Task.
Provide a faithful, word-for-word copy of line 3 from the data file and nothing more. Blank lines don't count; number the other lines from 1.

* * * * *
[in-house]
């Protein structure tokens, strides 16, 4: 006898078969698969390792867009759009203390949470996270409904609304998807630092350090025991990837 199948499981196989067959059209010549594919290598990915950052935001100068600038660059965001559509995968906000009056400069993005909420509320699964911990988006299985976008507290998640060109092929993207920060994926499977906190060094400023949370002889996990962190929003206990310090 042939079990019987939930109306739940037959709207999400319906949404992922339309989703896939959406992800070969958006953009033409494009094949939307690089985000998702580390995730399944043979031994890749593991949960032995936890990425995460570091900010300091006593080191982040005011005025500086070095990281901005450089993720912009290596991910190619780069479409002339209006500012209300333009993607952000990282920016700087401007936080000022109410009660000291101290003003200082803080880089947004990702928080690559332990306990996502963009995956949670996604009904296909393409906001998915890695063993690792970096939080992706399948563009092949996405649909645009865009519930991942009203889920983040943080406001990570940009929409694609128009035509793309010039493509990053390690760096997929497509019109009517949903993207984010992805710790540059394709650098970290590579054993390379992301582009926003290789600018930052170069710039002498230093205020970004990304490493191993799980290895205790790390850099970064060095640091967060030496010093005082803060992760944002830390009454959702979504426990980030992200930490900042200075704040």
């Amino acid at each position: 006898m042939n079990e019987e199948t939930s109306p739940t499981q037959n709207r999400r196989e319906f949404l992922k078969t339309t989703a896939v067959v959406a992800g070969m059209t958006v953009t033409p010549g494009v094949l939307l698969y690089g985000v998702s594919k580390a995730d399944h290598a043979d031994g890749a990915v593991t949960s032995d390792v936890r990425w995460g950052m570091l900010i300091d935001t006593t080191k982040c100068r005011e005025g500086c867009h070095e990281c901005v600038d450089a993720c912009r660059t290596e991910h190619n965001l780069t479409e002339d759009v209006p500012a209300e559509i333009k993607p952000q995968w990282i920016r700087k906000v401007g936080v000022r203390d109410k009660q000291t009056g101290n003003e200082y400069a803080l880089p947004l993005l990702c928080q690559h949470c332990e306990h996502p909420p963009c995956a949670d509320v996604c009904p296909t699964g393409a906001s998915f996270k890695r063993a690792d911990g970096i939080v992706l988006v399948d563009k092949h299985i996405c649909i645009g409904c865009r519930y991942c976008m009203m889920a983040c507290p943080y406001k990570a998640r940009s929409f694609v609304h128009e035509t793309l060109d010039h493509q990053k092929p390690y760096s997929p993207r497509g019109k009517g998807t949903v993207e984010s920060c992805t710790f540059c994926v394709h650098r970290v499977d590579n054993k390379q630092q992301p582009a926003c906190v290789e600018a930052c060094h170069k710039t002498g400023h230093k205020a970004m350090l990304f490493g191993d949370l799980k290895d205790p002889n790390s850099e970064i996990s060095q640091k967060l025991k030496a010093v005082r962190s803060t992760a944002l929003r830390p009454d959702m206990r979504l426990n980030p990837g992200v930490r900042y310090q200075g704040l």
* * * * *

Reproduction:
């Amino acid at each position: 006898m042939n079990e019987e199948t939930s109306p739940t499981q037959n709207r999400r196989e319906f949404l992922k078969t339309t989703a896939v067959v959406a992800g070969m059209t958006v953009t033409p010549g494009v094949l939307l698969y690089g985000v998702s594919k580390a995730d399944h290598a043979d031994g890749a990915v593991t949960s032995d390792v936890r990425w995460g950052m570091l900010i300091d935001t006593t080191k982040c100068r005011e005025g500086c867009h070095e990281c901005v600038d450089a993720c912009r660059t290596e991910h190619n965001l780069t479409e002339d759009v209006p500012a209300e559509i333009k993607p952000q995968w990282i920016r700087k906000v401007g936080v000022r203390d109410k009660q000291t009056g101290n003003e200082y400069a803080l880089p947004l993005l990702c928080q690559h949470c332990e306990h996502p909420p963009c995956a949670d509320v996604c009904p296909t699964g393409a906001s998915f996270k890695r063993a690792d911990g970096i939080v992706l988006v399948d563009k092949h299985i996405c649909i645009g409904c865009r519930y991942c976008m009203m889920a983040c507290p943080y406001k990570a998640r940009s929409f694609v609304h128009e035509t793309l060109d010039h493509q990053k092929p390690y760096s997929p993207r497509g019109k009517g998807t949903v993207e984010s920060c992805t710790f540059c994926v394709h650098r970290v499977d590579n054993k390379q630092q992301p582009a926003c906190v290789e600018a930052c060094h170069k710039t002498g400023h230093k205020a970004m350090l990304f490493g191993d949370l799980k290895d205790p002889n790390s850099e970064i996990s060095q640091k967060l025991k030496a010093v005082r962190s803060t992760a944002l929003r830390p009454d959702m206990r979504l426990n980030p990837g992200v930490r900042y310090q200075g704040l």